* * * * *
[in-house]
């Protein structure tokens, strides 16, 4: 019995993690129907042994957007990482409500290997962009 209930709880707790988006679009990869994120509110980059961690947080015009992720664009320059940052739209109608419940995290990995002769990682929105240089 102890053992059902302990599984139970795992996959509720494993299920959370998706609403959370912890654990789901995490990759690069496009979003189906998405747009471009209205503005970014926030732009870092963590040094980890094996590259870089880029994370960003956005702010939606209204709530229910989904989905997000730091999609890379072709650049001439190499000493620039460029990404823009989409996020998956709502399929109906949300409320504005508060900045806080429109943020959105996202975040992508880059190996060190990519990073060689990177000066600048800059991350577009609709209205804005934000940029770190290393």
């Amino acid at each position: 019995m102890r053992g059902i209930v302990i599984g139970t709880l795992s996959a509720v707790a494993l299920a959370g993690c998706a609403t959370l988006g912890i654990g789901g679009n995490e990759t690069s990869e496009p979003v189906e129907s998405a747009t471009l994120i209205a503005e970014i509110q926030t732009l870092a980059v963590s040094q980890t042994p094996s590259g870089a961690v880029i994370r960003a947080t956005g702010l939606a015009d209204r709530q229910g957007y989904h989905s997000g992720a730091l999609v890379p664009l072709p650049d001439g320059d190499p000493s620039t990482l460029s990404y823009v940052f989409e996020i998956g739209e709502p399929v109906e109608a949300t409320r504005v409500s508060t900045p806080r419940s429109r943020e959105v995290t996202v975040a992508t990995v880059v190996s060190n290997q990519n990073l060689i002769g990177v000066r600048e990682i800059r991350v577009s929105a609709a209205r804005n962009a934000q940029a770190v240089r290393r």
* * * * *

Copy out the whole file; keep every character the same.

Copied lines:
[in-house]
């Protein structure tokens, strides 16, 4: 019995993690129907042994957007990482409500290997962009 209930709880707790988006679009990869994120509110980059961690947080015009992720664009320059940052739209109608419940995290990995002769990682929105240089 102890053992059902302990599984139970795992996959509720494993299920959370998706609403959370912890654990789901995490990759690069496009979003189906998405747009471009209205503005970014926030732009870092963590040094980890094996590259870089880029994370960003956005702010939606209204709530229910989904989905997000730091999609890379072709650049001439190499000493620039460029990404823009989409996020998956709502399929109906949300409320504005508060900045806080429109943020959105996202975040992508880059190996060190990519990073060689990177000066600048800059991350577009609709209205804005934000940029770190290393």
């Amino acid at each position: 019995m102890r053992g059902i209930v302990i599984g139970t709880l795992s996959a509720v707790a494993l299920a959370g993690c998706a609403t959370l988006g912890i654990g789901g679009n995490e990759t690069s990869e496009p979003v189906e129907s998405a747009t471009l994120i209205a503005e970014i509110q926030t732009l870092a980059v963590s040094q980890t042994p094996s590259g870089a961690v880029i994370r960003a947080t956005g702010l939606a015009d209204r709530q229910g957007y989904h989905s997000g992720a730091l999609v890379p664009l072709p650049d001439g320059d190499p000493s620039t990482l460029s990404y823009v940052f989409e996020i998956g739209e709502p399929v109906e109608a949300t409320r504005v409500s508060t900045p806080r419940s429109r943020e959105v995290t996202v975040a992508t990995v880059v190996s060190n290997q990519n990073l060689i002769g990177v000066r600048e990682i800059r991350v577009s929105a609709a209205r804005n962009a934000q940029a770190v240089r290393r």